Shhhh, save a few bucks on flowers for your Valentine! We won’t tell!

OK, Guys, Hello.  Guys?  Dink, Dink!  HELL-O!  Yeah, men, I’m talkin’ to you today, ’cause you don’t have a lot of time left to think up your Valentine’s Day plans for your Sweetie.  You can’t forget about it and get away with it, considering all the advertising on television, in magazines and newspapers, even on radio for all those dozens of roses and accompanying chocolates.  $19.99 for a dozen roses at Proflowers with a TV coupon code, you say?  Pretty attractive price, right?  See and hear the fine print, and add the shipping, which in this example runs a low, low $9.99 plus an extra $4.99 for Valentine’s Day delivery, plus all the other tiny little fees, and you end up with this:

Order Total

One Dozen Rainbow Valentine’s Day Roses + 12 FREE $39.98:        $29.98

Large Ginger:   Free!

Standard Delivery        $9.99

Guaranteed Valentine’s Day Delivery  $4.99

Care & Handling          $2.99

Tax:     $3.36

TOTAL:           $51.31

The advertised discount code didn’t work so I was unable to get the $19.99 price.  However, I did get both $10 off the regular price and another dozen free – wow – plus a free “standard” ginger jar, which is clear.  Other vase styles were available – for additional charges, of course.  These aren’t long-stemmed, either.  They are the shorter version, which will probably still make your sweetheart swoon nicely.  The chocolates were 6/$9.99.  You can see how such a low, low advertised price can turn into a major expense fast.

There were a myriad of other possible charges:

Guaranteed Valentine’s Day Delivery

From $4.99 to $9.99

Monday Delivery

From $4.99 to $9.99

Saturday Delivery

$9.99

Rush Delivery

From $4.99 to $9.99

Morning Delivery

$14.99

Alaska/Hawaii Delivery

$19.99

“Care and Handling???”

And I hope you don’t mind your posies presented in the afternoon, Tuesday through Friday.  And not in a rush.  Oops, Valentine’s Day is a Tuesday….and for Proflowers, even the day before Valentine’s day resulted in an additional charge, unless you were okay with “flexible delivery,” meaning your blossoms could be delivered either Valentine’s Day or the day before.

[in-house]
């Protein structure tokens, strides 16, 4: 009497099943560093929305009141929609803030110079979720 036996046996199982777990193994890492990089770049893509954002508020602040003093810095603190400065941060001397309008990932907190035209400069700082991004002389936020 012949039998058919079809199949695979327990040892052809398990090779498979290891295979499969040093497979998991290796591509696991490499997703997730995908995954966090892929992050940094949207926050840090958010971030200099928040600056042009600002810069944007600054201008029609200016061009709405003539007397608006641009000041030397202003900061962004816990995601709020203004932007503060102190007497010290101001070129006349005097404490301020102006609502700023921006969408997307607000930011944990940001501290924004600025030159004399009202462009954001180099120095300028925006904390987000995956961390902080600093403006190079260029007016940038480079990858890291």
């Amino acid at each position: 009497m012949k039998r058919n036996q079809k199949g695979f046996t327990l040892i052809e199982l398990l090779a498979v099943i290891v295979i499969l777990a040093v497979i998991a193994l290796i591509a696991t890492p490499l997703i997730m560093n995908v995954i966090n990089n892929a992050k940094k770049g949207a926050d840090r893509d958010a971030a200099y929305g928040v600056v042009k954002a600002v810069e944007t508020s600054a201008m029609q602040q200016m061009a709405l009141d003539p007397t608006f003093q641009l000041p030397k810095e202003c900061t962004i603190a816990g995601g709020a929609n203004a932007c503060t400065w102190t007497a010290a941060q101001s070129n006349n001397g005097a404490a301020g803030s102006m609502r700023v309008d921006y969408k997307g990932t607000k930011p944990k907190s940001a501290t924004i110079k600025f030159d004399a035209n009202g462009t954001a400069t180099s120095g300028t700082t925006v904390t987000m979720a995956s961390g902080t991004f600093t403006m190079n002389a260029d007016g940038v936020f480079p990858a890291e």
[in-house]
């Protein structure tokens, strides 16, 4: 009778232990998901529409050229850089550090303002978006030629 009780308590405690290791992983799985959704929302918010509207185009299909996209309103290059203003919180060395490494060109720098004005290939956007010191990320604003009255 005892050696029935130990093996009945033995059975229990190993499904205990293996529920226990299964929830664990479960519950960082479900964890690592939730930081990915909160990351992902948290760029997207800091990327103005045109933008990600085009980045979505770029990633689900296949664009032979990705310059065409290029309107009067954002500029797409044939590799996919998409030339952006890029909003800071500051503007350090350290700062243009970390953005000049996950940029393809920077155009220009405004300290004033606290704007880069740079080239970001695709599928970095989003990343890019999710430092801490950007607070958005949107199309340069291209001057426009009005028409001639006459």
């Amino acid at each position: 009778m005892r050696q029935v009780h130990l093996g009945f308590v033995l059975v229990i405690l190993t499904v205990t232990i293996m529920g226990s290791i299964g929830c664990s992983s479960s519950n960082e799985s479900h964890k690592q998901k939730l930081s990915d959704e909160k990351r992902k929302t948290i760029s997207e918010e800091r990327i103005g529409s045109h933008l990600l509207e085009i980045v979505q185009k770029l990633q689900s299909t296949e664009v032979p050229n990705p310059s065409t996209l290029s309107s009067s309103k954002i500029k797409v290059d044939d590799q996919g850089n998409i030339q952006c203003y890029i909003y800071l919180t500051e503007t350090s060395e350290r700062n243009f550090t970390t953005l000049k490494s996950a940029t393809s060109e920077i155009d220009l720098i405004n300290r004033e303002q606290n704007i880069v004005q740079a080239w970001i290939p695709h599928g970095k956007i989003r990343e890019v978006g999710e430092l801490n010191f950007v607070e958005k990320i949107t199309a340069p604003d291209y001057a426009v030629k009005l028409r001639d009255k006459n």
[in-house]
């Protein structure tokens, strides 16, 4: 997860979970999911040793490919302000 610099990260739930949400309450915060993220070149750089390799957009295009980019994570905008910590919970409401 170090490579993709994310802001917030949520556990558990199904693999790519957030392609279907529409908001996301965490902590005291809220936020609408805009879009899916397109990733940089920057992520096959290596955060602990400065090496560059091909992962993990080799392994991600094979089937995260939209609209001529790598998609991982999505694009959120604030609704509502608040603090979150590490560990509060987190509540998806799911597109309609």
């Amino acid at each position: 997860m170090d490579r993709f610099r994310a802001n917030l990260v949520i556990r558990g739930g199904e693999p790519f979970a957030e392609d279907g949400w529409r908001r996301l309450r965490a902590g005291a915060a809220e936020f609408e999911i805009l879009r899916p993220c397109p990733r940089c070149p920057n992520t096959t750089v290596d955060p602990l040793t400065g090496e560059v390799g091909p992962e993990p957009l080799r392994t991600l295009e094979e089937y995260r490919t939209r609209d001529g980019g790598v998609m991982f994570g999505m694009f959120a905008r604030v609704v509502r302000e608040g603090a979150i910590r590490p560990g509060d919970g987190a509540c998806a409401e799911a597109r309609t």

So how do you save money and still get your sweetie some stems?  Thought you’d never ask!  If you must use a long-distance delivery service, I suggest going online to find a Teleflora or FTD arrangement you like the appearance of, then finding the telephone number of a florist near your honey with an online directory such as www.yellowpages.com.  Or, simply key “florists in <your desired location>” into your search engine and see what it comes up with.  Then, call directly.  Describe the arrangement or give the title and the price you are willing to pay for “something similar to but not necessarily the same as.”  The florist won’t have to pay the franchise fees to the service and you’ll reap the savings.  Remember, though, that if it comes with a special vase or accompaniment, you might not have access to it without paying those fees.  Florists can’t make trademarked arrangements unless they pay the services for their use.  You can also give the florist a free hand – they are trained in making creative arrangements, and your recipient will end up with a less commonplace look for their lovelies.

Shop owners appreciate not having to pay fees to such services, as customers are disappointed when they receive less for their money – and prices for flowers have risen with everything else.  When you call a florist directly with a good idea of what you want to send or the title of a similar arrangement, they can make up something fabulous within the budget you’ve set and deliver – sometimes for free – your sentiment to your Valentine without intermediaries.  So get on the stick and call them directly, ’cause you are running out of time!

Today’s Thrifty Tip:  to keep your flowers fresher longer when you don’t have those handy packets of preservative,  use this recipe to make your own mix:  combine  2 tablespoons white vinegar,  2 tablespoons sugar,  1/2 teaspoon household chlorine bleach, 1 quart warm water.  Change the mixture every 3 to 4 days to keep blooms fresher longer.  Be sure to remove any leaves below the water line.

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